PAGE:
Just Announced: Philippians Sermon Series

Summary: Jesus shatters the stereotypes of ’us’ and ’them.’


John 4:1-42

S: Prejudice & Racism

Th: “Jesus Shatters the Stereotypes of ‘Us’ and ‘Them’”

Pr: The answer to the differences is Jesus.

?: What?

KW: issues

TS: In John 4, there are three issues that are addressed in which the answer is Jesus.

Inductive approach





Mt. Ararat 11/21/99 AM (2x)

RMBC 1/30/00 AM


ILL Drama: “Grocery Store Dilemma”

1. Have you ever noticed how we keep track of our differences?

The first thing we often do when we meet someone new is check out the differences.

If we find out we have a lot in common, we have a new friend.

But if we don’t have much in common, then we are not likely to place much value on the relationship.

When it comes down to it, we are all very different from one another.

2. We are full of personal labels that make us different from one another.

I am full of personal labels that make me different than you.

When I take the Myers-Briggs personality test, I come out: ENTJ.

When I take the DISC personality test, I come out a high I and D.

I carry the title of Senior Pastor.

I have earned to degrees: Bachelor of Arts in Religion and a Masters of Divinity.

I am a combination of Dutch, German, French, Irish, Scottish and English ancestry.

I am ordained under the auspices of the Conservative Baptist Association of America.

On my driver’s license, I am a male with brown hair and blue eyes (although gone and gray would be more accurate).

I am different than you.

I am shorter than most of you.

So we take these differences and we make categories.

3. We slot ourselves into categories and slot others as well.

And sometimes, we go as far as placing value on certain categories and worthlessness on others.

But we are not the first to struggle with this concept…


1. When we come to John 4, we find Jesus and his disciples have “hit the road.”

(1) The Pharisees heard that Jesus was gaining and baptizing more disciples than John, (2) although in fact it was not Jesus who baptized, but his disciples. (3) When the Lord learned of this, he left Judea and went back once more to Galilee.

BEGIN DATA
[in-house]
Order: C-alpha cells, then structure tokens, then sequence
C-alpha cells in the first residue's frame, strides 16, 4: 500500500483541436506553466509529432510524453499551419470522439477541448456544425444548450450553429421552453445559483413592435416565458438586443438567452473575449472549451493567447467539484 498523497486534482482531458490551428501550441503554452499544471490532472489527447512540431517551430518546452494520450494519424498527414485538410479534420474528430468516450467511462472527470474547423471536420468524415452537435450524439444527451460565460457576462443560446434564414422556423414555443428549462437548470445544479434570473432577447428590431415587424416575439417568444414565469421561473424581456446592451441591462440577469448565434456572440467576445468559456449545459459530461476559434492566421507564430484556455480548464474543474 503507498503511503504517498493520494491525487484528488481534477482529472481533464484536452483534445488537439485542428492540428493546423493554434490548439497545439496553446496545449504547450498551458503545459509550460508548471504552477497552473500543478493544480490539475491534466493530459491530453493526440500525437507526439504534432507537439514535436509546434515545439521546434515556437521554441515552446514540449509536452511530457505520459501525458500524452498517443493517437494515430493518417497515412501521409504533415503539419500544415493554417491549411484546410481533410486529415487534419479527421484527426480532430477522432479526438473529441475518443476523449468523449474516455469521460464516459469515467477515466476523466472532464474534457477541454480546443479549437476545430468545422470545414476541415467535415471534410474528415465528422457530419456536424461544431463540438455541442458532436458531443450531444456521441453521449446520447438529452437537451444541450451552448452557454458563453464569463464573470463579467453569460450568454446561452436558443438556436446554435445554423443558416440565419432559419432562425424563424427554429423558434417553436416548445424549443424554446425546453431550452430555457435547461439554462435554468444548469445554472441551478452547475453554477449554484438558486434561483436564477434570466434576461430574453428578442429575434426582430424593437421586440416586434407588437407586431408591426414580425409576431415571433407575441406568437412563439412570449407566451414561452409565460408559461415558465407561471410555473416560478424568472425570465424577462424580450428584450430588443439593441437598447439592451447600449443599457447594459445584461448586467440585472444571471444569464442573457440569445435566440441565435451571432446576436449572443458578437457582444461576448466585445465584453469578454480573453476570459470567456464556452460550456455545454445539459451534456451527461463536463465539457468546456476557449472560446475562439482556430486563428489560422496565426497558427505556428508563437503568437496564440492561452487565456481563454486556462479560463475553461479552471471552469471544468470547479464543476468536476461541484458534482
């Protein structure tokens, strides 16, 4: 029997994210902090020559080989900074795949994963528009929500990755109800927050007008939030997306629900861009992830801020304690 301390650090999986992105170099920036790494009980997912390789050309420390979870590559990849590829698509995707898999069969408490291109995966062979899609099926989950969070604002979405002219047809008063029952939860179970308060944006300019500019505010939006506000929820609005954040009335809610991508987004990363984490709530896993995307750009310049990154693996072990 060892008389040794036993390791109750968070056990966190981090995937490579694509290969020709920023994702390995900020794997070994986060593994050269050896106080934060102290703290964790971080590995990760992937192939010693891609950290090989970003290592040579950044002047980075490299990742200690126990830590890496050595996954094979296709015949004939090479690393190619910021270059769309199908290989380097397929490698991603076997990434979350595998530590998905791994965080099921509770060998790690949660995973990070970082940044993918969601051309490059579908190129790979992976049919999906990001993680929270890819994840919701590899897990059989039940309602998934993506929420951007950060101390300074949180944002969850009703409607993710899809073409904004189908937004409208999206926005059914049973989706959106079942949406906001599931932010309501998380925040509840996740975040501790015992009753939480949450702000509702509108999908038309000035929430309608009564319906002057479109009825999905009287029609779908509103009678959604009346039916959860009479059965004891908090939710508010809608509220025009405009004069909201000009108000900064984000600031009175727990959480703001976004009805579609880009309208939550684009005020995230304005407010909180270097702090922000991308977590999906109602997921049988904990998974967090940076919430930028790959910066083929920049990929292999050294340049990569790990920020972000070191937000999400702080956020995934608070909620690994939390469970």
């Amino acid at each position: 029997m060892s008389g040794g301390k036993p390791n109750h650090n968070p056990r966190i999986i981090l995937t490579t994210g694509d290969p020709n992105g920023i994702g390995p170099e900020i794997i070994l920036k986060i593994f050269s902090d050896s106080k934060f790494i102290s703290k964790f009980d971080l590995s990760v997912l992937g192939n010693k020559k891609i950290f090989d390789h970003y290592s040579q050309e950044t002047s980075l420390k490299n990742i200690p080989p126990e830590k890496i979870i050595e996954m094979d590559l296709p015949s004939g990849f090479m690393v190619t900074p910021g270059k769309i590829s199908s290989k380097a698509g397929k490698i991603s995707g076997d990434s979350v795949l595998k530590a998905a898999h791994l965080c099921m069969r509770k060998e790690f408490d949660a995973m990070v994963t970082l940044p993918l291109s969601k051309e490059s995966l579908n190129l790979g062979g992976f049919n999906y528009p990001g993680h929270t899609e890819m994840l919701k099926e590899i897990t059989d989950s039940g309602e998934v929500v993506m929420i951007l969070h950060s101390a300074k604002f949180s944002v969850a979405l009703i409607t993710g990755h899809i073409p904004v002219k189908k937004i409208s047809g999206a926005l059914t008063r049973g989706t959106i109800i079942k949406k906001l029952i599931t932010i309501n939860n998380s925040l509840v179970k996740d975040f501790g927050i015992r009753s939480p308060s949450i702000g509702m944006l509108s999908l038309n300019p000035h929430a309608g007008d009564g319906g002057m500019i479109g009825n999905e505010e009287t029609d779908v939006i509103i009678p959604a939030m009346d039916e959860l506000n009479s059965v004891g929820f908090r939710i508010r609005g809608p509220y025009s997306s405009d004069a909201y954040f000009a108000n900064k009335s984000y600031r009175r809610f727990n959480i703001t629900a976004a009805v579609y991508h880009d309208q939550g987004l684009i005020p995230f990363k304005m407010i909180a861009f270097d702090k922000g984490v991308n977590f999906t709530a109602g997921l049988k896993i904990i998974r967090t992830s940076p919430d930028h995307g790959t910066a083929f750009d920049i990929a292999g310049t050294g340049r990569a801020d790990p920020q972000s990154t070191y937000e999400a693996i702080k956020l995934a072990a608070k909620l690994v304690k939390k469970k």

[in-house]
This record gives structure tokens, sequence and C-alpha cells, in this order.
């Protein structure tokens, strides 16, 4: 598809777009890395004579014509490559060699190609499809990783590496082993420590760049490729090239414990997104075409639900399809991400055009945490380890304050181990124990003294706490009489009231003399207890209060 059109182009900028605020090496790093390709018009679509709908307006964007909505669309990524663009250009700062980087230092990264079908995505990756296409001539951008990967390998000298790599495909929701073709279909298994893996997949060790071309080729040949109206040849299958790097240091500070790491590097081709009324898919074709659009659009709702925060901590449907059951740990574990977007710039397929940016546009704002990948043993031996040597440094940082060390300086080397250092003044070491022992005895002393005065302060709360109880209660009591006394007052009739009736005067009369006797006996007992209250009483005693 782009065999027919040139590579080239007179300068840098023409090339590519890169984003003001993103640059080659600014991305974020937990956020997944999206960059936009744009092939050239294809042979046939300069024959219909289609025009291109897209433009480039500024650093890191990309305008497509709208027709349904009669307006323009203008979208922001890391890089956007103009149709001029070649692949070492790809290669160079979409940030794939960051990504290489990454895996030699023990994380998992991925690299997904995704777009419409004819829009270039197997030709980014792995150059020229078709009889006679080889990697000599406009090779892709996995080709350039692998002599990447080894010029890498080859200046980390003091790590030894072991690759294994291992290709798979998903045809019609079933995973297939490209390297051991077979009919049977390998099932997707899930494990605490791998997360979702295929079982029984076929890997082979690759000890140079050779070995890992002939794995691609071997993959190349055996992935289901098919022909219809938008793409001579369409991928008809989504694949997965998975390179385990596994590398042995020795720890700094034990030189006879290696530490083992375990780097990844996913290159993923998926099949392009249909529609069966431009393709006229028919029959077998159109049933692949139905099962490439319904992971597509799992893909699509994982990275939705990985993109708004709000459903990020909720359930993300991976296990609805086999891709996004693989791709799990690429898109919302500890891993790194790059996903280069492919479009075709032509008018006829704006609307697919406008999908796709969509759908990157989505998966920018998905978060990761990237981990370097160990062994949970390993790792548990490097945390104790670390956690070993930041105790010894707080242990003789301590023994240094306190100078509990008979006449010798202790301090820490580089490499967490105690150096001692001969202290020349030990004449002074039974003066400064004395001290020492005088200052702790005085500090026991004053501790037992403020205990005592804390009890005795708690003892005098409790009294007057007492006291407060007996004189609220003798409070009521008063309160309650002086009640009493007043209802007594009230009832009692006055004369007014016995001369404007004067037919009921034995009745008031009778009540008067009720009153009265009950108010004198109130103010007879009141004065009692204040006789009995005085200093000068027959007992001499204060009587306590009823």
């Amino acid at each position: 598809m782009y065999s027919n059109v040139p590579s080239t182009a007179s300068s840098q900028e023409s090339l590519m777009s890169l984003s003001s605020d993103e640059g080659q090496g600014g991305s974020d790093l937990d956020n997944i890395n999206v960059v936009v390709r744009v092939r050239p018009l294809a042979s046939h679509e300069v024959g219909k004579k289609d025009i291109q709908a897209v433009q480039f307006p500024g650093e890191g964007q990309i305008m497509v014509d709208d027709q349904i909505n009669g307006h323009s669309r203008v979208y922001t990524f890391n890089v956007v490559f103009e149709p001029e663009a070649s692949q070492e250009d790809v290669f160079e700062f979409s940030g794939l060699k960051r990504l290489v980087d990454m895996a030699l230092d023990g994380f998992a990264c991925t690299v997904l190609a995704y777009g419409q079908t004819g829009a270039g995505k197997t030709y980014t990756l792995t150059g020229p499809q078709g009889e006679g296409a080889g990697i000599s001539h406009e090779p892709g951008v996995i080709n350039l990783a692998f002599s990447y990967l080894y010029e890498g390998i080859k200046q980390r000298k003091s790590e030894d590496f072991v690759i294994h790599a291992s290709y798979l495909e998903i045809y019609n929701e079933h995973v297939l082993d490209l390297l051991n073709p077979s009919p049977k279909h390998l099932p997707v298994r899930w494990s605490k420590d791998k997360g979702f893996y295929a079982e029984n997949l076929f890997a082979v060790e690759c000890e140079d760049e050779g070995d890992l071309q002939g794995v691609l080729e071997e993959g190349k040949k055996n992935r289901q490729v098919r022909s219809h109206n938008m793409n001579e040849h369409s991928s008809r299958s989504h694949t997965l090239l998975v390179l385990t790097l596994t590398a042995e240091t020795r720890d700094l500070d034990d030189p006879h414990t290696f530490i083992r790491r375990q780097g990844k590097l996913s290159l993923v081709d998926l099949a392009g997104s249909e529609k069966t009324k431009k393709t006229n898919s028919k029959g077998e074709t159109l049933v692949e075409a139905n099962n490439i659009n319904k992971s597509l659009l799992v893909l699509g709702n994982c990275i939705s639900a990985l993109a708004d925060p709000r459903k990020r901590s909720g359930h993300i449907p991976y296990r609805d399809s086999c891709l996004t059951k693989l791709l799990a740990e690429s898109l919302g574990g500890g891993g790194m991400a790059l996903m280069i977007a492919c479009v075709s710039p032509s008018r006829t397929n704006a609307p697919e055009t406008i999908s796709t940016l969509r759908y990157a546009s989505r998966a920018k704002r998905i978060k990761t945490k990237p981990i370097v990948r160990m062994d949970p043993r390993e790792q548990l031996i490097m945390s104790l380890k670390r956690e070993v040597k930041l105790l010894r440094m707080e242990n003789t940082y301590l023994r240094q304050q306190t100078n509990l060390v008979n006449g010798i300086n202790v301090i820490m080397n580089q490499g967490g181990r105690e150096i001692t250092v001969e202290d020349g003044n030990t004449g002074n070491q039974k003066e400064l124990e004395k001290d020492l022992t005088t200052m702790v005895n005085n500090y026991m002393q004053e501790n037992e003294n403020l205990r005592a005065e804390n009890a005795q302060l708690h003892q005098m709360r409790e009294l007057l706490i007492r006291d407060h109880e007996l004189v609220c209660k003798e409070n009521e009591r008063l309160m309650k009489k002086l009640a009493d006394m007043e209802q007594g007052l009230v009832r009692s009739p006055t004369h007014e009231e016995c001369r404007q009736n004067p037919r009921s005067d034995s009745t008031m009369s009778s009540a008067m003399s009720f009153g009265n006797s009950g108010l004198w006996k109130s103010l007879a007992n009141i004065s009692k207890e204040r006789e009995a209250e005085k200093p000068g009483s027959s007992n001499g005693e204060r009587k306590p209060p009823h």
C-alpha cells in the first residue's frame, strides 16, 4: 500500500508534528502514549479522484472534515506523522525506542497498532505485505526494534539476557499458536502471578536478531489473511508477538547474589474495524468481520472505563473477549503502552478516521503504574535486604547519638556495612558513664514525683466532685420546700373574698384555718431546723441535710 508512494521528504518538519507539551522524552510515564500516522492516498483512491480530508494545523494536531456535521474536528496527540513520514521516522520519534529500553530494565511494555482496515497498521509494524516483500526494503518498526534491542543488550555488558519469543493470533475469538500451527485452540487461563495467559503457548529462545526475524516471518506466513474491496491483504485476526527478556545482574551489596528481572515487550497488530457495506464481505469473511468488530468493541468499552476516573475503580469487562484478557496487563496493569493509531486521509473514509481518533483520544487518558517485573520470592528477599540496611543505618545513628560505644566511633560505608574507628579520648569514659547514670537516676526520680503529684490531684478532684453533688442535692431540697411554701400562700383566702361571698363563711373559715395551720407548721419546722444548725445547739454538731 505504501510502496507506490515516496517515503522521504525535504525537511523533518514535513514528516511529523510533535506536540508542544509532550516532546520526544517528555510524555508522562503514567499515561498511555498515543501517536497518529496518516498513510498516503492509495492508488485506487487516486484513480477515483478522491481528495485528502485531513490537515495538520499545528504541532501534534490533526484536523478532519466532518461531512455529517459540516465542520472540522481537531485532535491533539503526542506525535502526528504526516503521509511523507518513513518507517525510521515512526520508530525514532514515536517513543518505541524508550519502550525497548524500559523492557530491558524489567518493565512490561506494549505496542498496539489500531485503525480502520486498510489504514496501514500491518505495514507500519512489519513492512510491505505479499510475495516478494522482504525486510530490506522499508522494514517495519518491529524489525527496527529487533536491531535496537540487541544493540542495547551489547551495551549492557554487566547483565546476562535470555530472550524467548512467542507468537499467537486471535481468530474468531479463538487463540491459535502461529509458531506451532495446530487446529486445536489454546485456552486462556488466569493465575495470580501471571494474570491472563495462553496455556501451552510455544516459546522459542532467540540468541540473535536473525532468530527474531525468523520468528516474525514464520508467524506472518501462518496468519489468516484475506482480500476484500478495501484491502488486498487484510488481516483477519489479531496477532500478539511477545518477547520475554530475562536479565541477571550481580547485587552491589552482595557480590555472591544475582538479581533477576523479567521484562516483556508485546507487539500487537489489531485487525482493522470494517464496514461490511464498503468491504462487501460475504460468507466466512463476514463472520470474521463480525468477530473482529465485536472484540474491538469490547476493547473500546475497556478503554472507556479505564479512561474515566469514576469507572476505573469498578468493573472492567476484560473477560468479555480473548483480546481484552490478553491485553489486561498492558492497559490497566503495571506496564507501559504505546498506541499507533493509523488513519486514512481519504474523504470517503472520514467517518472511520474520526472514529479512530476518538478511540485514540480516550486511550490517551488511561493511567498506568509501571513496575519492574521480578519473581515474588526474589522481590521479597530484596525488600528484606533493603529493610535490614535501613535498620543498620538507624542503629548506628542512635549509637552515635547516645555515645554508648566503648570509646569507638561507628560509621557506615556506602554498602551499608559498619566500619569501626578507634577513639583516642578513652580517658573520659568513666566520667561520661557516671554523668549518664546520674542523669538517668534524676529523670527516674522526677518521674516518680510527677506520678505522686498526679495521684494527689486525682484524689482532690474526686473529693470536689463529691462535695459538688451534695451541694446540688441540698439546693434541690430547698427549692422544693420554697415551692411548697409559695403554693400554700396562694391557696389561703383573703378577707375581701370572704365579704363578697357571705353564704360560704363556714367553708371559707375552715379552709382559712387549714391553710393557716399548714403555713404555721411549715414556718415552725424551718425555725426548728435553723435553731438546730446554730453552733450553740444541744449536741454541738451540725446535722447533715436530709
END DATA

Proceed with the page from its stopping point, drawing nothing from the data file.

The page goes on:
It is time to leave Jerusalem.

The Pharisees are starting to brew a bit.

They do not yet know what to make of Jesus.

And Jesus, apparently, is of a mind to not stir the waters in Jerusalem any longer.

So they are heading back north.

They are going to Galilee.

They are going “home.”


2. On the way to Galilee, they take an unorthodox route.

They were going the straight route.

The only problem with this straight route is that it is heading right through Samaria.

For the Jews and the Samaritans, there was a long-seated and abiding hatred.

To the Jews, the Samaritans were impure.

They were a mixed-blood race that had intermarried with Gentiles.

They were to be avoided at all costs.

So much so, that even though Samaria was the most direct route for a Jew going from the south in Judea to the north in Galilee, they would not go that way.

Most, though, would cross to the east side of the Jordan River so to avoid any contact with them.

So why did Jesus want to go this way?

Our text tells us:

(4) Now he had to go through Samaria.

Jesus needed to go through Galilee.

3. Jesus has an appointment He must keep.

He has someone he has to meet.

You know, this is the way Jesus is.

He would talk to just about anybody.

It did not matter if you were a Roman army officer, a little child, a Pharisee like Nicodemus who comes at night to have a clandestine rendezvous, a short little tax-collector named Zaccheus, or a rich prep-school kid who is simply called the rich young ruler, Jesus would talk to you.

Jesus would talk to just about anyone who would listen.

And now He is about to meet one of these people…



(5) So he came to a town in Samaria called Sychar, near the plot of ground Jacob had given to his son Joseph. (6) Jacob’s well was there, and Jesus, tired as he was from the journey, sat down by the well. It was about the sixth hour. (7) When a Samaritan woman came to draw water, Jesus said to her, "Will you give me a drink?"

The well was communal place in town.

This is where, especially, early in the morning, women and children came to fetch water.

But not only that, it was a place to catch up on the latest news.

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